Ornithine transcarbamylase deficiency

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Ornithine transcarbamylase deficiency
L-Ornithine structure.svg
Ornithine
ICD-9 270.6
OMIM 311250
DiseasesDB 9286
MedlinePlus 000372
eMedicine ped/2744 
MeSH D020163

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Overview

Ornithine transcarbamylase deficiency (OTCD), the most common of the urea cycle disorders, is a rare metabolic disorder, occurring in one out of every 80,000 births. OTC is a genetic disorder resulting in a mutated and ineffective form of the enzyme ornithine transcarbamylase.

Symptoms

Like other urea cycle disorders, OTC affects the body's ability to get rid of ammonia, a toxic breakdown product of the body's use of protein. As a result, ammonia accumulates in the blood causing hyperammonemia. This ammonia travels to the various organs of the body including the brain, causing coma, brain damage and death.

Another symptom of OTC is a buildup of orotic acid in the blood. This is due to an anaplerism that occurs with carbamoyl phosphate entering the pyrimidine synthesis pathway.

Ornithine transcarbamylase deficiency often becomes evident in the first few days of life. An infant with ornithine transcarbamylase deficiency may be lacking in energy (lethargic) or unwilling to eat, and have poorly-controlled breathing rate or body temperature. Some babies with this disorder may experience seizures or unusual body movements, or go into a coma. Complications from ornithine transcarbamylase deficiency may include developmental delay and mental retardation. Progressive liver damage, skin lesions, and brittle hair may also be seen. Other symptoms include irrational behavior (caused by encephalitis), mood swings, and poor performance in school.

In some affected individuals, signs and symptoms of ornithine transcarbamylase may be less severe, and may not appear until later in life. Some female carriers become symptomatic later in life. This can happen as a result of anorexia, starvation, malnutrition, or even (in at least one case) as a result of gastric bypass surgery. It is also possible for symptoms to be exacerbated by extreme trauma of many sorts, including, (at least in one case) adolescent pregnancy coupled with severe stomach flu.

Genetics

Mutations in the OTC gene cause ornithine transcarbamylase deficiency. Ornithine transcarbamylase deficiency belongs to a class of genetic diseases called urea cycle disorders. The urea cycle is a sequence of reactions that occurs in liver cells. It processes excess nitrogen, generated when protein is used by the body, to make a compound called urea that is excreted by the kidneys.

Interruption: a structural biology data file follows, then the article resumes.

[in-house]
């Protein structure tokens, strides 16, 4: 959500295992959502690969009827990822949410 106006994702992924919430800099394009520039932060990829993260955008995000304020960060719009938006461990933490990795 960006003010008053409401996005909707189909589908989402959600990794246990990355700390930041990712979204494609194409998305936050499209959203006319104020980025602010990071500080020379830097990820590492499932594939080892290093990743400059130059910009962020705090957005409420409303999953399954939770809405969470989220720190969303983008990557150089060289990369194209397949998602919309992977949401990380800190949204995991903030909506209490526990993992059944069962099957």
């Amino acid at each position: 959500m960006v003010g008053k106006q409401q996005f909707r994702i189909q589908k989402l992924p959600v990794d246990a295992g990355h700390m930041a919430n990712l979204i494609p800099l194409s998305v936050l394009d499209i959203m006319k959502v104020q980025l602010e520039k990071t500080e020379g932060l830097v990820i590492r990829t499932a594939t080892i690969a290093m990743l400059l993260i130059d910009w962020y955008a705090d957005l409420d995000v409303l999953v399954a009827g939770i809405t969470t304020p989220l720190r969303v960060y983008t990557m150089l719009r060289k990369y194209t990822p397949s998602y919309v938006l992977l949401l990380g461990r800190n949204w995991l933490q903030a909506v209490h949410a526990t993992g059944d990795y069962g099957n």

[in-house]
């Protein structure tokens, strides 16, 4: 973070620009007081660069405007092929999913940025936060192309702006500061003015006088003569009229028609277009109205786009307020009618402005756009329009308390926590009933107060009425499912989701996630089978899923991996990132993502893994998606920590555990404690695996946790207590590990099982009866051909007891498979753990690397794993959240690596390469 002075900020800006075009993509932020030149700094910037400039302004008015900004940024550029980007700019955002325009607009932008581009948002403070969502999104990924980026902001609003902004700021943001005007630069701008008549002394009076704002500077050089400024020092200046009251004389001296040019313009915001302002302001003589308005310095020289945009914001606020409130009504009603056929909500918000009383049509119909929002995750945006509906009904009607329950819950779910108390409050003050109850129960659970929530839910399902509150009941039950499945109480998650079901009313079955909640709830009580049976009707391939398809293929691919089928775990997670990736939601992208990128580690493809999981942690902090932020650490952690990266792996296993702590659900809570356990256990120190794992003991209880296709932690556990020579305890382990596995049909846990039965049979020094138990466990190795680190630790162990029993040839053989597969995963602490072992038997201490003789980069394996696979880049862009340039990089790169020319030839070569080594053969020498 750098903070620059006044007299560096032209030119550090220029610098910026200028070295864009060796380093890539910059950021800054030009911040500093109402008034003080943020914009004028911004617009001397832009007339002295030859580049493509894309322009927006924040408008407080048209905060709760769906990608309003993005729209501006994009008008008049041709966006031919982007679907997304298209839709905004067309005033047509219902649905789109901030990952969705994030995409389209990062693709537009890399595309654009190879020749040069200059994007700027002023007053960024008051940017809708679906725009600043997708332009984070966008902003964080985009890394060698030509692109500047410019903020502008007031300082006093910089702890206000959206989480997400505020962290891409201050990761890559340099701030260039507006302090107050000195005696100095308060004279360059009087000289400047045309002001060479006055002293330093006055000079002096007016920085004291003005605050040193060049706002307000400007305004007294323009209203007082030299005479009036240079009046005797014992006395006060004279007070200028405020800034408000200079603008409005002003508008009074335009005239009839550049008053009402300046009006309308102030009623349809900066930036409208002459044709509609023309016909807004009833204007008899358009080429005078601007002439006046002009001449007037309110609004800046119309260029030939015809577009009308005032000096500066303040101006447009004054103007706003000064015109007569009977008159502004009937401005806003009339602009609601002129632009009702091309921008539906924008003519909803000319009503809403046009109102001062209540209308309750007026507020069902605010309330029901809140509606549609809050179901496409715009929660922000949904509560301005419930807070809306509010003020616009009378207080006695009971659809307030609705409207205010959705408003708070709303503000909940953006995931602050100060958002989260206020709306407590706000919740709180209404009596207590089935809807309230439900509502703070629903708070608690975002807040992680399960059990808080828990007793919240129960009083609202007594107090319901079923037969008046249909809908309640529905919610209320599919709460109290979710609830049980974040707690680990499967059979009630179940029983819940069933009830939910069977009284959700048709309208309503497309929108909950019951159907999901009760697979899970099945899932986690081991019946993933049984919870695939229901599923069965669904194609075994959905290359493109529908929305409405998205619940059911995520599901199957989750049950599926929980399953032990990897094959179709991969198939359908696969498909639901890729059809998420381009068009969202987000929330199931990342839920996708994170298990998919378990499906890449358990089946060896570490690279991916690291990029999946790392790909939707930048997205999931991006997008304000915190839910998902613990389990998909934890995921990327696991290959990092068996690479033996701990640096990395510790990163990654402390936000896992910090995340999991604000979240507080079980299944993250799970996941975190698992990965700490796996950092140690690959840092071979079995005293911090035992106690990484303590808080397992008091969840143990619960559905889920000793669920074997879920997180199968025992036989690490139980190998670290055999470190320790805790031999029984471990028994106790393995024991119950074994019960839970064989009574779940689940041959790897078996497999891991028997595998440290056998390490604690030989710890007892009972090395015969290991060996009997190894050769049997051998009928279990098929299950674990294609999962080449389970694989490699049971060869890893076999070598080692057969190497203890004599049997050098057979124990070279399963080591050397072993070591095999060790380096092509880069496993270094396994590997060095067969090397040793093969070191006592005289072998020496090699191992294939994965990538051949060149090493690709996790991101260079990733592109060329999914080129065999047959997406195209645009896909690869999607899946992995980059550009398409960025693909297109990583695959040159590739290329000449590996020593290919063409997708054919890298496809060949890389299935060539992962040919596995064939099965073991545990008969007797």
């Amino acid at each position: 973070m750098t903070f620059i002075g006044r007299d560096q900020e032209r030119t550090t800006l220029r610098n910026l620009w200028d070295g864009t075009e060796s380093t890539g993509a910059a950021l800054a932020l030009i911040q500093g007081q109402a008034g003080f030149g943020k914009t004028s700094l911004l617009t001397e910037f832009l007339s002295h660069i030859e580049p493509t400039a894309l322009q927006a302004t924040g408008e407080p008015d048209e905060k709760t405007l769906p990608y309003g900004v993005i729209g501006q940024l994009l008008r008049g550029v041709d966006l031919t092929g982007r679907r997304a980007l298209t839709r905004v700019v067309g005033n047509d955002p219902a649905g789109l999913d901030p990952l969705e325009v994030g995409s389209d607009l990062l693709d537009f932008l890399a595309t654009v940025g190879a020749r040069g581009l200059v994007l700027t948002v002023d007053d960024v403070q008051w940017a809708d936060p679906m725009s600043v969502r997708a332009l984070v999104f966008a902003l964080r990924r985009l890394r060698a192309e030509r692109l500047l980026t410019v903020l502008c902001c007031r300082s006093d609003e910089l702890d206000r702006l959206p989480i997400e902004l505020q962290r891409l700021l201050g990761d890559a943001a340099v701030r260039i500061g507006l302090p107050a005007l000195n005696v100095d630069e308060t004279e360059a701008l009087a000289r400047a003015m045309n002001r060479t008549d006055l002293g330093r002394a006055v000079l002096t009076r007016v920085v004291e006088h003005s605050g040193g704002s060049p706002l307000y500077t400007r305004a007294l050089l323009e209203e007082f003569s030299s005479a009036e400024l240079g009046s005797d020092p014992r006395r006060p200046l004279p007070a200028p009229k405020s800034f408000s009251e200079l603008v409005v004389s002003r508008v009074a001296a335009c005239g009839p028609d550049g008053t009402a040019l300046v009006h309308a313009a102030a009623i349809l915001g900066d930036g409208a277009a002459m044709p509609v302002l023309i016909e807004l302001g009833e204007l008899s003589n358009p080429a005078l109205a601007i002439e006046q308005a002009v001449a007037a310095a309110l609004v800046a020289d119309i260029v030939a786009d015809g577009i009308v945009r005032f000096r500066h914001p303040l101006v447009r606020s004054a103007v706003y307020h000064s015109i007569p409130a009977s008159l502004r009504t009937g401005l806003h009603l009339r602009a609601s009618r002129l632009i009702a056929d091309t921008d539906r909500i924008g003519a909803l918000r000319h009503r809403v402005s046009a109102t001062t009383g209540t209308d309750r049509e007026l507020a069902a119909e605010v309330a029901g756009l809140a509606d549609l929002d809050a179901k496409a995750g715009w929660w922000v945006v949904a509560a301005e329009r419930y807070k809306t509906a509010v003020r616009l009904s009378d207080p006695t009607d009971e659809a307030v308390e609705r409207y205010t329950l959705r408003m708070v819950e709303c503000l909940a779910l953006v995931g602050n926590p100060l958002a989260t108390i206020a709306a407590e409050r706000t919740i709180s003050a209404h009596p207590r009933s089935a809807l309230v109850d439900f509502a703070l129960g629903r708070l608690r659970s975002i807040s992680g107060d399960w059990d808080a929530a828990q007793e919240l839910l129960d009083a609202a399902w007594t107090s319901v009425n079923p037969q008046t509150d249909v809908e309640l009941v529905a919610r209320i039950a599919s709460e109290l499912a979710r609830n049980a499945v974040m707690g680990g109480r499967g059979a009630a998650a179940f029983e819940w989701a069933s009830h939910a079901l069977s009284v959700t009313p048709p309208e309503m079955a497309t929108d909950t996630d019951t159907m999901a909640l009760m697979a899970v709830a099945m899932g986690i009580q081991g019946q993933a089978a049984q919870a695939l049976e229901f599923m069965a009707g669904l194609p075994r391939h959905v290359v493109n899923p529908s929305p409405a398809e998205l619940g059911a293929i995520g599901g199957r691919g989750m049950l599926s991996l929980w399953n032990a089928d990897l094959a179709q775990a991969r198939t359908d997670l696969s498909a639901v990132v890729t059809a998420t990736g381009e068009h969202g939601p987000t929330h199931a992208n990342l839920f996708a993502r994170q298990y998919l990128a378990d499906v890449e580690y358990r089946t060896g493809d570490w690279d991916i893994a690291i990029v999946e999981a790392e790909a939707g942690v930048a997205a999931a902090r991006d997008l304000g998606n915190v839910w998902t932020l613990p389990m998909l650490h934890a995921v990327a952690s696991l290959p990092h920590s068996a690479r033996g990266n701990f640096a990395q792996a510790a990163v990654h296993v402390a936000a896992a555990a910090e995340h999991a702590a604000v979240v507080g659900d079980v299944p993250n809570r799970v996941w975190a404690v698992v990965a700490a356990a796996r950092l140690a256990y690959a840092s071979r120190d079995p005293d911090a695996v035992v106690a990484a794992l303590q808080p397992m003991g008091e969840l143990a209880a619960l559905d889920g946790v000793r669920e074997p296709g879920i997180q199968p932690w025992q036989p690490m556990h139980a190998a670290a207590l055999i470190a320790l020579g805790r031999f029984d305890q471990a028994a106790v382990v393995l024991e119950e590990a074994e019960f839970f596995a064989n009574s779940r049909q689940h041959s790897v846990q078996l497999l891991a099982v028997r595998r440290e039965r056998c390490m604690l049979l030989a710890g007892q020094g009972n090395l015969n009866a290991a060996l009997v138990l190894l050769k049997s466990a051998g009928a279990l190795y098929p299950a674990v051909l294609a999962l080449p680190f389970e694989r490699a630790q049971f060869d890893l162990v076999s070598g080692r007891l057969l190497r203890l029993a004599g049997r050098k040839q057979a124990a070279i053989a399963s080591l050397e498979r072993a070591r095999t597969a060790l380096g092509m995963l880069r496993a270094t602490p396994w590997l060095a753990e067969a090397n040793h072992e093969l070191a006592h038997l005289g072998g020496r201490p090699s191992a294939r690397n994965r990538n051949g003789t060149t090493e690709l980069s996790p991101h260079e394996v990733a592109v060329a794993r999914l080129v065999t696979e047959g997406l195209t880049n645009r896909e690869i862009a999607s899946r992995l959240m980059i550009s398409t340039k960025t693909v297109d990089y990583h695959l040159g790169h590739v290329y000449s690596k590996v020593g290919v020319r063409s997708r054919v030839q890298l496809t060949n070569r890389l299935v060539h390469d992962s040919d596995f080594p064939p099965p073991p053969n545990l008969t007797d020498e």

In ornithine transcarbamylase deficiency, the enzyme that starts a specific reaction within the urea cycle is damaged or missing. The urea cycle cannot proceed normally, and nitrogen accumulates in the bloodstream in the form of ammonia. Ammonia is especially damaging to the nervous system, so ornithine transcarbamylase deficiency causes neurological problems as well as eventual damage to the liver.

Ornithine transcarbamylase deficiency is an X-linked disorder caused by a number of different mutations. Since the gene is on the X chromosome, females are primarily carriers while males with nonconservative mutations rarely survive past 72 hours of birth. Half of those survivors die in the first month, and half of the remaining by age 5.

Treatment

Treatment includes a low-protein formula called keto-acid and sodium benzoate, a preservative, and another type of sodium, which binds to ammonia and helps eliminate it from the body. Some treatment includes a protein limited diet combined with a dietary supplement including arginine.

In cases of OTC where enzyme production is low or non-existent, treatment consisting of low-protein diet and dietary supplementation are inadequate. In these cases, liver transplant is a treatment option.

Reference


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